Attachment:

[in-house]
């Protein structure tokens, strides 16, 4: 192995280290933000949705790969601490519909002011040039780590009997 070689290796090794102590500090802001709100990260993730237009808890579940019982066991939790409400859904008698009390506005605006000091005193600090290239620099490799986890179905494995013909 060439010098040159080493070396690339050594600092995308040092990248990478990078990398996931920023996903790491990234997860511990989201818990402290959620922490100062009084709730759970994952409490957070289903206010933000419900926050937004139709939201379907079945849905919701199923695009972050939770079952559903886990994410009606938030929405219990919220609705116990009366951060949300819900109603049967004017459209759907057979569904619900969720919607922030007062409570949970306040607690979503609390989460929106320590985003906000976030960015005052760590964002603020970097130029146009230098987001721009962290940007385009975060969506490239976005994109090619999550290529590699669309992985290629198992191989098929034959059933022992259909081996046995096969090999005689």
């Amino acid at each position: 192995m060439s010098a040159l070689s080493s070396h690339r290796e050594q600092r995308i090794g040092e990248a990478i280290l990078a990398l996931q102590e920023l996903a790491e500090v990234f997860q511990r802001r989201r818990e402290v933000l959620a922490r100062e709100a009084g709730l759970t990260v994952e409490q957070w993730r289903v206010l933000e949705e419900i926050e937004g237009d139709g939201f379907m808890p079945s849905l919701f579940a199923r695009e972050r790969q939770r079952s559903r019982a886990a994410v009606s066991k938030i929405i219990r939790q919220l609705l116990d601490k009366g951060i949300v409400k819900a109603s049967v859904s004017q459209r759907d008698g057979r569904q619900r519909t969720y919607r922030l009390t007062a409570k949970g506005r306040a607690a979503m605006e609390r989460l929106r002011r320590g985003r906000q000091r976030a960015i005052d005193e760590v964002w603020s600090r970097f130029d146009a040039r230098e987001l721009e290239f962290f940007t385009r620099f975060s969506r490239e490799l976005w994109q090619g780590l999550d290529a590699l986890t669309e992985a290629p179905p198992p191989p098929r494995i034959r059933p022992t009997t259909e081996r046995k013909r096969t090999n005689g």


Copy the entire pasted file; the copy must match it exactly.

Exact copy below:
[in-house]
């Protein structure tokens, strides 16, 4: 192995280290933000949705790969601490519909002011040039780590009997 070689290796090794102590500090802001709100990260993730237009808890579940019982066991939790409400859904008698009390506005605006000091005193600090290239620099490799986890179905494995013909 060439010098040159080493070396690339050594600092995308040092990248990478990078990398996931920023996903790491990234997860511990989201818990402290959620922490100062009084709730759970994952409490957070289903206010933000419900926050937004139709939201379907079945849905919701199923695009972050939770079952559903886990994410009606938030929405219990919220609705116990009366951060949300819900109603049967004017459209759907057979569904619900969720919607922030007062409570949970306040607690979503609390989460929106320590985003906000976030960015005052760590964002603020970097130029146009230098987001721009962290940007385009975060969506490239976005994109090619999550290529590699669309992985290629198992191989098929034959059933022992259909081996046995096969090999005689």
């Amino acid at each position: 192995m060439s010098a040159l070689s080493s070396h690339r290796e050594q600092r995308i090794g040092e990248a990478i280290l990078a990398l996931q102590e920023l996903a790491e500090v990234f997860q511990r802001r989201r818990e402290v933000l959620a922490r100062e709100a009084g709730l759970t990260v994952e409490q957070w993730r289903v206010l933000e949705e419900i926050e937004g237009d139709g939201f379907m808890p079945s849905l919701f579940a199923r695009e972050r790969q939770r079952s559903r019982a886990a994410v009606s066991k938030i929405i219990r939790q919220l609705l116990d601490k009366g951060i949300v409400k819900a109603s049967v859904s004017q459209r759907d008698g057979r569904q619900r519909t969720y919607r922030l009390t007062a409570k949970g506005r306040a607690a979503m605006e609390r989460l929106r002011r320590g985003r906000q000091r976030a960015i005052d005193e760590v964002w603020s600090r970097f130029d146009a040039r230098e987001l721009e290239f962290f940007t385009r620099f975060s969506r490239e490799l976005w994109q090619g780590l999550d290529a590699l986890t669309e992985a290629p179905p198992p191989p098929r494995i034959r059933p022992t009997t259909e081996r046995k013909r096969t090999n005689g």